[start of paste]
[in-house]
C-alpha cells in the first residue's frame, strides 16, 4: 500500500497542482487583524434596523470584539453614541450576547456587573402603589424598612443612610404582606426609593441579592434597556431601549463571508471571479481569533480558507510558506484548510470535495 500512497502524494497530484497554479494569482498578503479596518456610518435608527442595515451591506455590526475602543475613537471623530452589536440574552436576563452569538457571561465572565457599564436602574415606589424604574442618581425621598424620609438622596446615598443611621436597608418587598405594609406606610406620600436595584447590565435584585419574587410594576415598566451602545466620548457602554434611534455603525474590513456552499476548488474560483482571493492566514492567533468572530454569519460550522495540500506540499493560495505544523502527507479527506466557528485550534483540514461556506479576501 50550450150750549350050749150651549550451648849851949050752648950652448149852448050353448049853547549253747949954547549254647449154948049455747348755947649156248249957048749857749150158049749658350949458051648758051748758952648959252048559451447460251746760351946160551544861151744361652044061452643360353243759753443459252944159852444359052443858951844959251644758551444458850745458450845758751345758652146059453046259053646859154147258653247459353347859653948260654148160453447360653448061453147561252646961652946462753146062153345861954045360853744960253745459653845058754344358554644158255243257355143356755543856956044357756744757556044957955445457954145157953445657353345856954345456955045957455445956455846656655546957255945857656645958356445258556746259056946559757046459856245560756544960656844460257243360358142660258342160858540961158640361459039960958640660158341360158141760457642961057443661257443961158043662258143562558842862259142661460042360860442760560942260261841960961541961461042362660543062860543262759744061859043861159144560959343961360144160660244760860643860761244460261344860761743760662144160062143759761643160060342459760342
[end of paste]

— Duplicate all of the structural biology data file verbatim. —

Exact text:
[in-house]
C-alpha cells in the first residue's frame, strides 16, 4: 500500500497542482487583524434596523470584539453614541450576547456587573402603589424598612443612610404582606426609593441579592434597556431601549463571508471571479481569533480558507510558506484548510470535495 500512497502524494497530484497554479494569482498578503479596518456610518435608527442595515451591506455590526475602543475613537471623530452589536440574552436576563452569538457571561465572565457599564436602574415606589424604574442618581425621598424620609438622596446615598443611621436597608418587598405594609406606610406620600436595584447590565435584585419574587410594576415598566451602545466620548457602554434611534455603525474590513456552499476548488474560483482571493492566514492567533468572530454569519460550522495540500506540499493560495505544523502527507479527506466557528485550534483540514461556506479576501 50550450150750549350050749150651549550451648849851949050752648950652448149852448050353448049853547549253747949954547549254647449154948049455747348755947649156248249957048749857749150158049749658350949458051648758051748758952648959252048559451447460251746760351946160551544861151744361652044061452643360353243759753443459252944159852444359052443858951844959251644758551444458850745458450845758751345758652146059453046259053646859154147258653247459353347859653948260654148160453447360653448061453147561252646961652946462753146062153345861954045360853744960253745459653845058754344358554644158255243257355143356755543856956044357756744757556044957955445457954145157953445657353345856954345456955045957455445956455846656655546957255945857656645958356445258556746259056946559757046459856245560756544960656844460257243360358142660258342160858540961158640361459039960958640660158341360158141760457642961057443661257443961158043662258143562558842862259142661460042360860442760560942260261841960961541961461042362660543062860543262759744061859043861159144560959343961360144160660244760860643860761244460261344860761743760662144160062143759761643160060342459760342